One of the things we have in common with J&L is theology … so we were delighted when L suggested we join him for a preaching conference during our stay. We met at a city centre church … an older building, very traditional, but with a lively ministry especially amongst students (there are at least 7 universities in Melbourne!). It’s a convenient, central venue, so we were able to take the tram and arrive in good time.

There were three talks, interspersed with times of prayer and refreshments – and over by lunchtime, too – the benefits of a 9am start 😮

The first session was entitled The High Price of Preaching (1 Kings 19:1-18) by Mike Raiter of the Centre for Biblical Teaching … an inspiring look at discouragement in ministry. He then went on to look at God, Preaching, and ‘the Anointing’, a rather less satisfactory offering on power in preaching – basically be faithful to God, the text and the congregation. Then we had a time of prayer in groups … how wonderful to be prayed for by folk living 10,000 miles away, as we prayed for them and they for us. After refreshments (fantastic cookies!), Murray Capill of RTC Australia spoke on Great Expectations: What does God expect of preaching and what should we expect? which was excellent (click on the image above for resources).

Afterwards, L suggested we try Korean for lunch … Op-Pa apparently means ‘elder brother’, but we were unable to discover the context for the name of the restaurant. The menu was basic, explaining the flavour but not all the ingredients, so my KFC (Korean Fried Chicken) was indeed in a garlic soy sauce and came with pickled radish and Korean coleslaw (!) as listed, but there were also unexpected potato wedges and I have no idea what the chewy bits were! It was sweet but delicious. Tim had a beef curry – not too hot, and the curry sauce was very tasty, while L had something less recognisable, bulgogi, served with a quite normal side salad. And all very reasonable. I’ve noticed too, that most restaurants serve ‘table water’ so drinks need not be an added cost.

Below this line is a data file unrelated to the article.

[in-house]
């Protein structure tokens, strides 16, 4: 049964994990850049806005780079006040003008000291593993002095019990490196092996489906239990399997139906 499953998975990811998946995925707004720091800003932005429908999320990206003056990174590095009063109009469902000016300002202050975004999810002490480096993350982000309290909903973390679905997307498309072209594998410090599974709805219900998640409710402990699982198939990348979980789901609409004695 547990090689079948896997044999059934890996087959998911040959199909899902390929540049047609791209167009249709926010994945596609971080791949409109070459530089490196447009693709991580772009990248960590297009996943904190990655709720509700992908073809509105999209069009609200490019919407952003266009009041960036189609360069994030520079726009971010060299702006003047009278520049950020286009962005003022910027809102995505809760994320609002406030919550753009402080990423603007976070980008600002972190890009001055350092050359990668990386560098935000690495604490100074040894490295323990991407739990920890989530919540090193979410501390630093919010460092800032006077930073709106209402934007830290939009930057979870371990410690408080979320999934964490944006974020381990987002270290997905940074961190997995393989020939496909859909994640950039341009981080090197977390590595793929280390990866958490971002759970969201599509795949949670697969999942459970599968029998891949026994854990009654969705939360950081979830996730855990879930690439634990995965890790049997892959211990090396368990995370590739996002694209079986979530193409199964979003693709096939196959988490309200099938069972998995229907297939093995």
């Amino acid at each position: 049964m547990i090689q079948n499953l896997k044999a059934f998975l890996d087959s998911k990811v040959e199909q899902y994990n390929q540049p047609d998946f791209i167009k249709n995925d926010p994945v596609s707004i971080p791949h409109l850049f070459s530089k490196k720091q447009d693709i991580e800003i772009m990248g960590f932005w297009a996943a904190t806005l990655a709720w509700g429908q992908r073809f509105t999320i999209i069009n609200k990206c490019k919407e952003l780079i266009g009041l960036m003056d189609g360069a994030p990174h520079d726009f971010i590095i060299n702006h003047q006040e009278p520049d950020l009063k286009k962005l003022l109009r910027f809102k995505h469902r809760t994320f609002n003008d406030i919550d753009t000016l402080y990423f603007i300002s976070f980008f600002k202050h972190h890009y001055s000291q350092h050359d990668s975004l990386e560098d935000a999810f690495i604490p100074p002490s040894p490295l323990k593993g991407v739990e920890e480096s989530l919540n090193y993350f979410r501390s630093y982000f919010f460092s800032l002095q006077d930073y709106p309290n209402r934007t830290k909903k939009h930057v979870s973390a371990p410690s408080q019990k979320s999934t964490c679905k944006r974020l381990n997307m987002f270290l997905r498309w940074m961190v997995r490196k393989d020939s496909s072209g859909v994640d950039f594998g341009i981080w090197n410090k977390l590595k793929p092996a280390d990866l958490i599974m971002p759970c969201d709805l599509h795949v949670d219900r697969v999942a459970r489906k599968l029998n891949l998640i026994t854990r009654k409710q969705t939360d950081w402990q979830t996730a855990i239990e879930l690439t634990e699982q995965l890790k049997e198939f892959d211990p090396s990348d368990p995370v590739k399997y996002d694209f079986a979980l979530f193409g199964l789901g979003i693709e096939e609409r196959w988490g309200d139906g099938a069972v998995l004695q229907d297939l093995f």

(In fact, water is available in all sorts of places – such as water fountains in public places, including those with the facility to refill bottles and to fill a dog bowl!)

We went our separate ways, Leroy to catch a train, and ourselves homeward, walking first through the botanic gardens to a cup of tea at the lake, before catching the tram home – it was quite warm by now, around 30C, so we reckoned on cooling down in the aircon at the apartment, and packing a picnic, before setting out again for our second concert at the Music Bowl.

There were fewer people this evening, though the arena still felt full, the gates weren’t closed and people drifted in throughout the evening. Apparently there were 12,000 on Saturday, many of them settling around the outside of the arena once the gates were closed, so somewhat less than 10,000 tonight. It was warmer, too … though once darkness falls, so does the temperature. Not such a familiar programme tonight, but enjoyable all the same. I had time to notice that all the instruments were individually mic’d, which explains the quality of sound – they must use an awesome mixing desk.  

Yet again, we took the tram home … we are making good use of the system, and with a cap of $8.40 a day, it’s good value all round.

Not a single photo today!!